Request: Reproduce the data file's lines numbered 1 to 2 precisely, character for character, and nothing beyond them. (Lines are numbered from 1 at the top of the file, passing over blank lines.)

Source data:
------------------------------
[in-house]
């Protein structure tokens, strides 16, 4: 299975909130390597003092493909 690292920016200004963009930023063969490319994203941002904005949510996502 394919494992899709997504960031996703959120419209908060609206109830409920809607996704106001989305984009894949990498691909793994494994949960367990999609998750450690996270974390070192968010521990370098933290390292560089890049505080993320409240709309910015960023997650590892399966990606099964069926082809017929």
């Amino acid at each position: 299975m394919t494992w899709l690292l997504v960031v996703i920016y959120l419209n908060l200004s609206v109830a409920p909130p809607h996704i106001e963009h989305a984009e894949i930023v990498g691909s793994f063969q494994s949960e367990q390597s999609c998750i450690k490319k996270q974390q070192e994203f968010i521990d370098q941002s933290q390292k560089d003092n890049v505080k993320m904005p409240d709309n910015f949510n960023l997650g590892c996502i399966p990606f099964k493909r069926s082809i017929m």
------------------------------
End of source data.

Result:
[in-house]
């Protein structure tokens, strides 16, 4: 299975909130390597003092493909 690292920016200004963009930023063969490319994203941002904005949510996502 394919494992899709997504960031996703959120419209908060609206109830409920809607996704106001989305984009894949990498691909793994494994949960367990999609998750450690996270974390070192968010521990370098933290390292560089890049505080993320409240709309910015960023997650590892399966990606099964069926082809017929």